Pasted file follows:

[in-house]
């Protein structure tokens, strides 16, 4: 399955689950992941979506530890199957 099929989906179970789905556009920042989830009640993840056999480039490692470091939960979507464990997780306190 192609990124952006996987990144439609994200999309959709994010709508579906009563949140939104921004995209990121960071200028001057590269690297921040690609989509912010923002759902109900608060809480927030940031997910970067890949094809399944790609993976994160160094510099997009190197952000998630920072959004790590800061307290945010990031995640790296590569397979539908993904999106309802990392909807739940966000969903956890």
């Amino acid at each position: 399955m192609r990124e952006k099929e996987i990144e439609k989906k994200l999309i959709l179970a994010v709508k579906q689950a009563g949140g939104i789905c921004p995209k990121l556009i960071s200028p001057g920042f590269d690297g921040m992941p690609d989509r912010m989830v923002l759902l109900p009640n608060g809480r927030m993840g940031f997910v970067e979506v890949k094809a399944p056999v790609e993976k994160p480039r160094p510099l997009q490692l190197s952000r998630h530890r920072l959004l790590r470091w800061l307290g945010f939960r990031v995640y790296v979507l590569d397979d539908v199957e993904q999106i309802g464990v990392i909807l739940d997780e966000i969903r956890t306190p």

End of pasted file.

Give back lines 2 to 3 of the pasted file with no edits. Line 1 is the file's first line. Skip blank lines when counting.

């Protein structure tokens, strides 16, 4: 399955689950992941979506530890199957 099929989906179970789905556009920042989830009640993840056999480039490692470091939960979507464990997780306190 192609990124952006996987990144439609994200999309959709994010709508579906009563949140939104921004995209990121960071200028001057590269690297921040690609989509912010923002759902109900608060809480927030940031997910970067890949094809399944790609993976994160160094510099997009190197952000998630920072959004790590800061307290945010990031995640790296590569397979539908993904999106309802990392909807739940966000969903956890």
């Amino acid at each position: 399955m192609r990124e952006k099929e996987i990144e439609k989906k994200l999309i959709l179970a994010v709508k579906q689950a009563g949140g939104i789905c921004p995209k990121l556009i960071s200028p001057g920042f590269d690297g921040m992941p690609d989509r912010m989830v923002l759902l109900p009640n608060g809480r927030m993840g940031f997910v970067e979506v890949k094809a399944p056999v790609e993976k994160p480039r160094p510099l997009q490692l190197s952000r998630h530890r920072l959004l790590r470091w800061l307290g945010f939960r990031v995640y790296v979507l590569d397979d539908v199957e993904q999106i309802g464990v990392i909807l739940d997780e966000i969903r956890t306190p």